Last week we caught up with Andea Wagnera, a Front-end engineer at the British Council. Andrea has worked in tech for over 16 years and has an interesting story. We’re happy to share her journey with you.

Can you introduce yourself? 

Hi, my name is Andrea Wagner. I’m originally from Rio de Janeiro but now live and work in London for almost 12 years. I have studied technology all my life. I graduated with a Bachelor degree in Information Systems in Brazil and then an MSc. in Digital Humanities at University College London. I’m currently receiving sponsorship to study for a second Masters as a Digital Technology Specialist, focusing on Software Engineering.

Why did you decide to get into tech?  

My mother was very supportive and always believed that I could do anything. I wouldn’t be in tech without her support. I am very thankful to her. My first introduction was through playing computer games on a friend’s computer. I was became fascinated by technology and how it could change our lives. I knew that using computers would mean different ways of doing everyday things that would change the way we live, which keeps doing and keeps intriguing me.

What was your first tech job? 

My first tech job title was ‘technologist’ for a charitable orgahttps://www.eworker.co/storage/2022/01/BLUEBOX8502-2.pngtion. I worked in every tech area, from data input to programming and computer networking and tech support. It was the beginning of my journey. I learned a lot doing things, and it was a great way of getting experience.

How did you get out? 

I had to study and work simultaneously to get my degree in technology. I got my qualifications whilst working at the same time. It gave me another perspective and a broader understanding of my role in technology.  It is difficult to get employed if you are not qualified in Brazil; I have the added issue of being a black woman in a male-dominated industry where minorities are underrepresented. I have needed to carry on being determined and not be disparaged by not being given due regard and professional respect on occasion.

What does a job rejection mean to you?

It’s a discovery of your strengths and weaknesses. I can use this opportunity to work out a better way to improve my weakness. Rejection can be the fuel to enhance the missing skills and growth professionally; I admit it is hard not to take it personally, but I say to myself that if that company didn’t want me, I wouldn’t have wanted to be there anyway.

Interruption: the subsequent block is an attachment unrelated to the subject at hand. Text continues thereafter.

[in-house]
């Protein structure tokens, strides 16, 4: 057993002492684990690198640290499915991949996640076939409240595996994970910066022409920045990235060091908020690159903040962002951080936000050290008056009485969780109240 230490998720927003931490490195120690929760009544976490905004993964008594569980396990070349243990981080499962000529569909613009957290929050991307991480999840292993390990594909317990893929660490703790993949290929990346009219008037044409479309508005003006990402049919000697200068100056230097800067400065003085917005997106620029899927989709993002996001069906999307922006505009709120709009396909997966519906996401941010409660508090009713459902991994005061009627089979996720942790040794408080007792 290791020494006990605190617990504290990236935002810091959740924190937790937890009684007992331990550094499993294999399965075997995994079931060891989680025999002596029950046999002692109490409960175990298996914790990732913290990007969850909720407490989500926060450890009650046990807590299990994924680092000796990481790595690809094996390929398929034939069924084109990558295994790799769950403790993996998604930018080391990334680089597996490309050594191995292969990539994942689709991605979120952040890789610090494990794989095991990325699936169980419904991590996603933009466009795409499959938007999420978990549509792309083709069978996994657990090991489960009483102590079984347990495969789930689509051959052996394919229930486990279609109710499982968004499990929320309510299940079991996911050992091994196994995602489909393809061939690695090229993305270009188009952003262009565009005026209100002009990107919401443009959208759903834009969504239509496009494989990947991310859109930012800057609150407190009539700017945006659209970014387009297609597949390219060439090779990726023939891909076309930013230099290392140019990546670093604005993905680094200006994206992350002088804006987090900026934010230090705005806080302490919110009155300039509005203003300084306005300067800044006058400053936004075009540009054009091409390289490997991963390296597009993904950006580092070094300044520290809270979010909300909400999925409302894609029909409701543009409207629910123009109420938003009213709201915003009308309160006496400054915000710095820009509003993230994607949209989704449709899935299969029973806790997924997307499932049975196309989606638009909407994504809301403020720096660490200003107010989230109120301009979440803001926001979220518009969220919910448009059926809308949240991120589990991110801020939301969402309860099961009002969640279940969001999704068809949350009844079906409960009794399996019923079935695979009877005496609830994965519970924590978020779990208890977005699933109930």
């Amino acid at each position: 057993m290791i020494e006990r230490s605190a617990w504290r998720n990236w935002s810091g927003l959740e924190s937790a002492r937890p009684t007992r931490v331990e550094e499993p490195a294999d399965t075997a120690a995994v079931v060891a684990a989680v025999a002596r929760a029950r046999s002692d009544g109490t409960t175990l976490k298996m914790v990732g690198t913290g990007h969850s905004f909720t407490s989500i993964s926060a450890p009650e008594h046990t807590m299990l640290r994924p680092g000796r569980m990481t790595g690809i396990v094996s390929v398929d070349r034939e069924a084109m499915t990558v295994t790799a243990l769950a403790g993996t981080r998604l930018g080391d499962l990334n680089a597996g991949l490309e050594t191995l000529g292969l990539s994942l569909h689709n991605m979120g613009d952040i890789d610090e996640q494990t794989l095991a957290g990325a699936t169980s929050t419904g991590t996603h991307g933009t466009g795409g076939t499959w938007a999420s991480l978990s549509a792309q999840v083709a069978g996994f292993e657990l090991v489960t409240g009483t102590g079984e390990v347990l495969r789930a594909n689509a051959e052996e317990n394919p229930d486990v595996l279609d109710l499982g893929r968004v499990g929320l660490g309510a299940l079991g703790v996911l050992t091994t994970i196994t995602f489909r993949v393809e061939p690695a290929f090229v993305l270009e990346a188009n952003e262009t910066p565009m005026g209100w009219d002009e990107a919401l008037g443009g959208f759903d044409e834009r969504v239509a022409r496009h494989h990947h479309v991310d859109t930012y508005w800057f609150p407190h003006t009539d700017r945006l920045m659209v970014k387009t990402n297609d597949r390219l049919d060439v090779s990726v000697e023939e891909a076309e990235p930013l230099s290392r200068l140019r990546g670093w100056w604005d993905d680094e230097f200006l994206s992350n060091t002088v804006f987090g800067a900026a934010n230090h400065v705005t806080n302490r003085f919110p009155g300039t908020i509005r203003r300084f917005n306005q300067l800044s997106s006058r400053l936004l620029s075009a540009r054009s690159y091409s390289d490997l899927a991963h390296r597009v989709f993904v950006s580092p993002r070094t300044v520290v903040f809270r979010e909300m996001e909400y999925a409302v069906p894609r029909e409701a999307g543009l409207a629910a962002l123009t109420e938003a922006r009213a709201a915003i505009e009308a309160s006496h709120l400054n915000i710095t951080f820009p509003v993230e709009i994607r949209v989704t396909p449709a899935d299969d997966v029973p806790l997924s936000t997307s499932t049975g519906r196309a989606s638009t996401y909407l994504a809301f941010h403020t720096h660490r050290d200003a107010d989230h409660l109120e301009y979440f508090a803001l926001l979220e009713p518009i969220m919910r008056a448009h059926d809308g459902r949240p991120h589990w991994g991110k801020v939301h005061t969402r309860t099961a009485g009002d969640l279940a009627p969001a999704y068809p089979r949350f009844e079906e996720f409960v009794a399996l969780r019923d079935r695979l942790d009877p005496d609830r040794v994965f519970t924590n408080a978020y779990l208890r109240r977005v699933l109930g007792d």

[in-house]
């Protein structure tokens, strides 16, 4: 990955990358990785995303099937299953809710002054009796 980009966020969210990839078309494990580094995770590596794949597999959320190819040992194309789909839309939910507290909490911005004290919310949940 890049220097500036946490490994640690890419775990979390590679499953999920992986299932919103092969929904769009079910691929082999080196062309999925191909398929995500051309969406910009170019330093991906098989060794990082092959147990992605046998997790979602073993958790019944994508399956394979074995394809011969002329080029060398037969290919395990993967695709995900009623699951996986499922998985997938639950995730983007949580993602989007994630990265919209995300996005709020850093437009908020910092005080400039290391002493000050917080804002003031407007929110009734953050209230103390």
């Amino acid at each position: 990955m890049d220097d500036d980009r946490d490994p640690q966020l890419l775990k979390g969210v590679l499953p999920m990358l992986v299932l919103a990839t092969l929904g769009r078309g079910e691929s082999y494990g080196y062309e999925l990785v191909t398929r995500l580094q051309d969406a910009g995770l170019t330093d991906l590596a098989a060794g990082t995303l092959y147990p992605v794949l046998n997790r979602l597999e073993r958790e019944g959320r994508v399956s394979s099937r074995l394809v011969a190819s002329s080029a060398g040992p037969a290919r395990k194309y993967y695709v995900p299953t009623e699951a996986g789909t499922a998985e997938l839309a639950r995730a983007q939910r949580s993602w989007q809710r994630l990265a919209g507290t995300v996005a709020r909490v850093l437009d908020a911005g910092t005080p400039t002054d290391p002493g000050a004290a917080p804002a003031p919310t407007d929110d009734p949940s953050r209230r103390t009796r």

Why did you choose your current company?

I was attracted by the orgahttps://www.eworker.co/storage/2022/01/BLUEBOX8502-2.pngtion working in education, arts and cultural relationships, things that I support and fit with my personal beliefs. In addition, it is an opportunity to work with different nationalities and backgrounds. I have some fantastic opportunities like a two-week working trip to an office in Maputo, Mozambique!

What does the future of software engineering look like through your eyes?

I sense a greater demand for Software engineering to become involved in strategy and suggest innovative software solutions. The future market will need individuals with skills in artificial intelligence (AI), data science, machine learning, automation, security, cloud computing and product management. Companies are currently encountering competitors undergoing rapid digital transformations, so we have to have effective processes with a customer focus and ‘technological agility’.

If you could advise your younger self about the world of tech, what would you advise?

Find a digital skill you are most interested in developing—there are many online courses, Udemy, Coursera, freeCodeCamp, Pluralsight, etc. Try and see if you have fun in some of those digital areas, then create something or help your community with what you learned. This is a quote by Martin’s from his book Clean Code: “There are two parts to learning craftsmanship: knowledge and work.” So you have to transform the theoretical knowledge into practical work. This is the daily life of software engineering.  Keep learning and applying it. Challenging oneself is the most helpful definition of ambition in any field, not just programming.

Do you work remotely?

Yes, I have currently work remotely since the pandemic started.

What are your thoughts on remote work? 

It is more productive for me because tasks can be done quicker than in the office. It demands a lot of discipline and a clear separation of personal and professional life. On the downside, the social interactions with your colleagues are lost when you work at home.

What do you like most about your current job? 

It’s a new project that we are developing at the moment, creating a component library in React.js and building a multilingual content management system in the AWS cloud-based. I am finding it challenging and exciting.

It was a pleasure to catch up with Andrea. If you have an interesting story to share. Please get in touh: blogs@https://www.eworker.co/storage/2022/01/image-scaled-e1643515834285.jpg

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